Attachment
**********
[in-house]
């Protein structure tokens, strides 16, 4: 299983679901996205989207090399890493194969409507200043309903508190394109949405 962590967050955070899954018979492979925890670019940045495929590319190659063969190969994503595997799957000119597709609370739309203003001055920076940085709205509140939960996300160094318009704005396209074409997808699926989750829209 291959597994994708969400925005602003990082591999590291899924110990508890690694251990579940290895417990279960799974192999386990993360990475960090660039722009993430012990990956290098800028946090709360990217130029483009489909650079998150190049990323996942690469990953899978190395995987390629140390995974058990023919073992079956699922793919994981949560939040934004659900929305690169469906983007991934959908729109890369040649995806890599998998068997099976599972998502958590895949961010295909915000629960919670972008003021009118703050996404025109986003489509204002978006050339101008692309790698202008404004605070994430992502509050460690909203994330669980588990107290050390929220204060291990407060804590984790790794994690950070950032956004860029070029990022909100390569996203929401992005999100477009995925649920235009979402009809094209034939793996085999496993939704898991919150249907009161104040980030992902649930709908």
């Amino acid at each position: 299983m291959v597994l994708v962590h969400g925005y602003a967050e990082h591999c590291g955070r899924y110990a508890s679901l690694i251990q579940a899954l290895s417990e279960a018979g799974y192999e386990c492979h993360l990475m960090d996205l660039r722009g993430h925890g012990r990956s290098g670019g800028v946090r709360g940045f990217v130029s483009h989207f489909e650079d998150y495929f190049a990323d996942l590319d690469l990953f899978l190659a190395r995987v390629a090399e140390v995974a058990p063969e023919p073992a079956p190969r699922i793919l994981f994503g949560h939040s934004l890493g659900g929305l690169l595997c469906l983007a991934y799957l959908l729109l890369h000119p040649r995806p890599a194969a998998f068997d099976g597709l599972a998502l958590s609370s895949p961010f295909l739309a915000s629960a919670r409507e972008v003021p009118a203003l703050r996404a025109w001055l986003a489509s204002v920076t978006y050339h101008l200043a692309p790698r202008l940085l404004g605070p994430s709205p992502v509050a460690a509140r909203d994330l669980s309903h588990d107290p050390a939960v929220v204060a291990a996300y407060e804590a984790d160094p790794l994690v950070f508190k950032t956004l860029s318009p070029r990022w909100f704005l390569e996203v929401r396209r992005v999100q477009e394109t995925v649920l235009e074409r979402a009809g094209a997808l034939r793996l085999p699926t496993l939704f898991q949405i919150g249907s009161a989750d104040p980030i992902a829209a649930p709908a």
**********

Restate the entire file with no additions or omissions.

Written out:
[in-house]
């Protein structure tokens, strides 16, 4: 299983679901996205989207090399890493194969409507200043309903508190394109949405 962590967050955070899954018979492979925890670019940045495929590319190659063969190969994503595997799957000119597709609370739309203003001055920076940085709205509140939960996300160094318009704005396209074409997808699926989750829209 291959597994994708969400925005602003990082591999590291899924110990508890690694251990579940290895417990279960799974192999386990993360990475960090660039722009993430012990990956290098800028946090709360990217130029483009489909650079998150190049990323996942690469990953899978190395995987390629140390995974058990023919073992079956699922793919994981949560939040934004659900929305690169469906983007991934959908729109890369040649995806890599998998068997099976599972998502958590895949961010295909915000629960919670972008003021009118703050996404025109986003489509204002978006050339101008692309790698202008404004605070994430992502509050460690909203994330669980588990107290050390929220204060291990407060804590984790790794994690950070950032956004860029070029990022909100390569996203929401992005999100477009995925649920235009979402009809094209034939793996085999496993939704898991919150249907009161104040980030992902649930709908």
């Amino acid at each position: 299983m291959v597994l994708v962590h969400g925005y602003a967050e990082h591999c590291g955070r899924y110990a508890s679901l690694i251990q579940a899954l290895s417990e279960a018979g799974y192999e386990c492979h993360l990475m960090d996205l660039r722009g993430h925890g012990r990956s290098g670019g800028v946090r709360g940045f990217v130029s483009h989207f489909e650079d998150y495929f190049a990323d996942l590319d690469l990953f899978l190659a190395r995987v390629a090399e140390v995974a058990p063969e023919p073992a079956p190969r699922i793919l994981f994503g949560h939040s934004l890493g659900g929305l690169l595997c469906l983007a991934y799957l959908l729109l890369h000119p040649r995806p890599a194969a998998f068997d099976g597709l599972a998502l958590s609370s895949p961010f295909l739309a915000s629960a919670r409507e972008v003021p009118a203003l703050r996404a025109w001055l986003a489509s204002v920076t978006y050339h101008l200043a692309p790698r202008l940085l404004g605070p994430s709205p992502v509050a460690a509140r909203d994330l669980s309903h588990d107290p050390a939960v929220v204060a291990a996300y407060e804590a984790d160094p790794l994690v950070f508190k950032t956004l860029s318009p070029r990022w909100f704005l390569e996203v929401r396209r992005v999100q477009e394109t995925v649920l235009e074409r979402a009809g094209a997808l034939r793996l085999p699926t496993l939704f898991q949405i919150g249907s009161a989750d104040p980030i992902a829209a649930p709908a």